Governor asks for voluntary tuition freeze
While it’s unknown if any other state colleges joined the University of Arkansas at Monticello, UAM is ahead of Gov. Asa Hutchinson’s curve.
In an open letter sent to the presidents and chancellors of the state’s four-year universities Tuesday, Hutchinson challenged them to freeze in-state tuition at its current levels for the 2018-19 academic year.
According to Jim Brewer, UAM’s Director of Media Services, the local college had already done that. UAM did not raise tuition this year.
Hutchinson announced his request in his address to state legislators who were meeting in a joint budget session in preparation for the 2018 fiscal session, which opens Feb. 12.
“It’s time to give our students a break,” the governor said in his remarks to legislators.
In his letter, Hutchinson acknowledged the efforts of universities to reduce “the cost burden on our students.”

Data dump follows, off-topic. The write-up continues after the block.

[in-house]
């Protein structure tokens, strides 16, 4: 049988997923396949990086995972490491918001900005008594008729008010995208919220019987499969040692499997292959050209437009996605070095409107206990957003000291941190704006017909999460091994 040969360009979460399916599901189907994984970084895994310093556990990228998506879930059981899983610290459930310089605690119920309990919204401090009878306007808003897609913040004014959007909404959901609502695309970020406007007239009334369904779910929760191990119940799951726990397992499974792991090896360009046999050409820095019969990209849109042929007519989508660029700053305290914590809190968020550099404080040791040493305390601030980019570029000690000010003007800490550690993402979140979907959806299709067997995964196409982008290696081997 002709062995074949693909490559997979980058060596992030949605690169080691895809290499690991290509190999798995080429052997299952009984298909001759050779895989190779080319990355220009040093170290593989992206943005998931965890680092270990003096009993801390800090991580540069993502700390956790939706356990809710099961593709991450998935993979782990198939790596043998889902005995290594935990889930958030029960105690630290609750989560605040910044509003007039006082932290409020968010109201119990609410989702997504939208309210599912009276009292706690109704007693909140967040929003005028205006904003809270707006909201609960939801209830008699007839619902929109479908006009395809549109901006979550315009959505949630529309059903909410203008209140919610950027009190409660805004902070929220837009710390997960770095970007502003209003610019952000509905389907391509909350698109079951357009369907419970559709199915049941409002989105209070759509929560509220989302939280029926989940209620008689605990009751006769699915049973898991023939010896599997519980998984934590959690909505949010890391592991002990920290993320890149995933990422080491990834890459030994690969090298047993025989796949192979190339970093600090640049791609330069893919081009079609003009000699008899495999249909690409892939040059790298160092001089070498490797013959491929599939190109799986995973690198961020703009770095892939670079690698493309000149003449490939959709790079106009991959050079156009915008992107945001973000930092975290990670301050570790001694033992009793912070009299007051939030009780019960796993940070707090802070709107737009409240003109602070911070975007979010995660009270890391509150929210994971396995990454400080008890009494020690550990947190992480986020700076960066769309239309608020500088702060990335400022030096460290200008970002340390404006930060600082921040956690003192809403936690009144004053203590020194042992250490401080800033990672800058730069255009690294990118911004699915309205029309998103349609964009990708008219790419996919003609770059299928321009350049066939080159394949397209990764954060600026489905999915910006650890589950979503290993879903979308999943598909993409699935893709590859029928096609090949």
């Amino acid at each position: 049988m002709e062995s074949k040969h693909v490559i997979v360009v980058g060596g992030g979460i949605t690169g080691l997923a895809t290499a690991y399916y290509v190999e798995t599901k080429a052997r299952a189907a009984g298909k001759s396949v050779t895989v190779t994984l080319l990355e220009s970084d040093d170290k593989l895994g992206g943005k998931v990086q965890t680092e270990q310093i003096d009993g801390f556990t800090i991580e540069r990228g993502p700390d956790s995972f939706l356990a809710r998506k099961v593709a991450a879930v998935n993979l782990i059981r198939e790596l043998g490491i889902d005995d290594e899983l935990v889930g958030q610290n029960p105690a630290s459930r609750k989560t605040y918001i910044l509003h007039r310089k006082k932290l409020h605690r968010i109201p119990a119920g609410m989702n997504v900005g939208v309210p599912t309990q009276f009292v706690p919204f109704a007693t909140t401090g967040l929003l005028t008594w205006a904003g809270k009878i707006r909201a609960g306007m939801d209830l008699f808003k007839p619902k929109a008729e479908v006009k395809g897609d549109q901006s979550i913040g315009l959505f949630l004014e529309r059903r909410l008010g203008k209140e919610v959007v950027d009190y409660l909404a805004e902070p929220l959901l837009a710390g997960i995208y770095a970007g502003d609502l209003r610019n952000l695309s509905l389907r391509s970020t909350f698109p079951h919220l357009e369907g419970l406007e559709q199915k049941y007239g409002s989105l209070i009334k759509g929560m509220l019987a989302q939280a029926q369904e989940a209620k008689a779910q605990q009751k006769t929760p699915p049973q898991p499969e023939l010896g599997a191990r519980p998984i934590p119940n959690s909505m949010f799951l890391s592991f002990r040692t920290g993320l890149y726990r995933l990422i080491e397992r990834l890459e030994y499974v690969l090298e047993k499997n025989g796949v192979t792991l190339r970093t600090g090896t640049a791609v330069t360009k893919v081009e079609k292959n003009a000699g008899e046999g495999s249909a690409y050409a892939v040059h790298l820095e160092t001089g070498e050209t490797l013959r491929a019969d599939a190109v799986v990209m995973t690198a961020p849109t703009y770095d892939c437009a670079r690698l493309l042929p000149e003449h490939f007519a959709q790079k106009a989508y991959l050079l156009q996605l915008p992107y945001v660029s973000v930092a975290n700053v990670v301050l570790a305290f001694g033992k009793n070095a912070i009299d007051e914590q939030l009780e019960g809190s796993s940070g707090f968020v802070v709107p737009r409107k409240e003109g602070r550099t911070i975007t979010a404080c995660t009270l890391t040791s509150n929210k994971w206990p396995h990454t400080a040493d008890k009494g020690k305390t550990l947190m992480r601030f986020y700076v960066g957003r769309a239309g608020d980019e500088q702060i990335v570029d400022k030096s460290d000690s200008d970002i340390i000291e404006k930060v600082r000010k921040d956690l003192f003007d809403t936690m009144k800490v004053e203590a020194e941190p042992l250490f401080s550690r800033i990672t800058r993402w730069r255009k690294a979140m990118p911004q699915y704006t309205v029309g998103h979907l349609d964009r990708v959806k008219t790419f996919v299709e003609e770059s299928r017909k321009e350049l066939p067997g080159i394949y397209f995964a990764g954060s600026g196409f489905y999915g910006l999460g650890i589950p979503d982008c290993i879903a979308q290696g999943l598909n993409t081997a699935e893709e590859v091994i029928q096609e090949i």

In part, the letter reads, “During the last 10 years, the four-year universities in Arkansas have approved in-state tuition increases ranging from a low of 3.03 percent to a high of 6.21 percent. ... I appreciate the increased emphasis of each institution in improved efficiency and reducing the cost burden on our students.
“Our mutual goal is to serve students to increase the number of credentials earned and in a more efficient and affordable manner. To further the higher education goal of student affordability, I am requesting all of our public universities to hold flat their tuition rates for in-state students for the coming academic year.
“... Controlling costs for students sends a strong message to students, taxpayers and legislators that we are serious about making a college education obtainable for everyone and that our institutions of higher education can be trusted with their investment.”
The governor also is requesting that two-year colleges limit their increases to the Consumer Price Index or below.